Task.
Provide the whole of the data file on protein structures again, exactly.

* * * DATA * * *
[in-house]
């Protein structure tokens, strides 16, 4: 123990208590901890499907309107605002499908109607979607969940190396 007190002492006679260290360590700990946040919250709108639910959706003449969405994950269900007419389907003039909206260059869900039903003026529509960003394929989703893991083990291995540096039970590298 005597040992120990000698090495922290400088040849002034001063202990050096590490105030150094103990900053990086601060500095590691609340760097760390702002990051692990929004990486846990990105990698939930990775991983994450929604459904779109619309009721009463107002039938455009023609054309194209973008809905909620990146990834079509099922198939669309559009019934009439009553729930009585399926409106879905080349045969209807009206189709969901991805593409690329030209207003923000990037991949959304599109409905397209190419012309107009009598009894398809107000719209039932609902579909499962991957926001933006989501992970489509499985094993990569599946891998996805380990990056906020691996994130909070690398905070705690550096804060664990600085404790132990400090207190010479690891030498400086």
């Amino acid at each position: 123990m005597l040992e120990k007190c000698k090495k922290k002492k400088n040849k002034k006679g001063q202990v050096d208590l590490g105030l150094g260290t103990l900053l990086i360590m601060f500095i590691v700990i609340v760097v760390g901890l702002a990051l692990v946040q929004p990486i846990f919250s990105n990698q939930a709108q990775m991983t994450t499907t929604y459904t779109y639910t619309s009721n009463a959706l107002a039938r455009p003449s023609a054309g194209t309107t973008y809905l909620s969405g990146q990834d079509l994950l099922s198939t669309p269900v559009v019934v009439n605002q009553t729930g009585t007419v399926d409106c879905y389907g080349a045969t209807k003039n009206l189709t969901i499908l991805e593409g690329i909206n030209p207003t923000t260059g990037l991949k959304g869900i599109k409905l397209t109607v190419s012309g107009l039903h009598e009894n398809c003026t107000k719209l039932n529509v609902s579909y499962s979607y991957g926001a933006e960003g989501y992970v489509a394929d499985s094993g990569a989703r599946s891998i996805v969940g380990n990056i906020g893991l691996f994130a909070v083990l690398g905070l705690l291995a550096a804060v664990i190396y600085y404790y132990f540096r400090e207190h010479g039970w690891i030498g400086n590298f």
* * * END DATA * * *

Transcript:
[in-house]
């Protein structure tokens, strides 16, 4: 123990208590901890499907309107605002499908109607979607969940190396 007190002492006679260290360590700990946040919250709108639910959706003449969405994950269900007419389907003039909206260059869900039903003026529509960003394929989703893991083990291995540096039970590298 005597040992120990000698090495922290400088040849002034001063202990050096590490105030150094103990900053990086601060500095590691609340760097760390702002990051692990929004990486846990990105990698939930990775991983994450929604459904779109619309009721009463107002039938455009023609054309194209973008809905909620990146990834079509099922198939669309559009019934009439009553729930009585399926409106879905080349045969209807009206189709969901991805593409690329030209207003923000990037991949959304599109409905397209190419012309107009009598009894398809107000719209039932609902579909499962991957926001933006989501992970489509499985094993990569599946891998996805380990990056906020691996994130909070690398905070705690550096804060664990600085404790132990400090207190010479690891030498400086």
């Amino acid at each position: 123990m005597l040992e120990k007190c000698k090495k922290k002492k400088n040849k002034k006679g001063q202990v050096d208590l590490g105030l150094g260290t103990l900053l990086i360590m601060f500095i590691v700990i609340v760097v760390g901890l702002a990051l692990v946040q929004p990486i846990f919250s990105n990698q939930a709108q990775m991983t994450t499907t929604y459904t779109y639910t619309s009721n009463a959706l107002a039938r455009p003449s023609a054309g194209t309107t973008y809905l909620s969405g990146q990834d079509l994950l099922s198939t669309p269900v559009v019934v009439n605002q009553t729930g009585t007419v399926d409106c879905y389907g080349a045969t209807k003039n009206l189709t969901i499908l991805e593409g690329i909206n030209p207003t923000t260059g990037l991949k959304g869900i599109k409905l397209t109607v190419s012309g107009l039903h009598e009894n398809c003026t107000k719209l039932n529509v609902s579909y499962s979607y991957g926001a933006e960003g989501y992970v489509a394929d499985s094993g990569a989703r599946s891998i996805v969940g380990n990056i906020g893991l691996f994130a909070v083990l690398g905070l705690l291995a550096a804060v664990i190396y600085y404790y132990f540096r400090e207190h010479g039970w690891i030498g400086n590298f």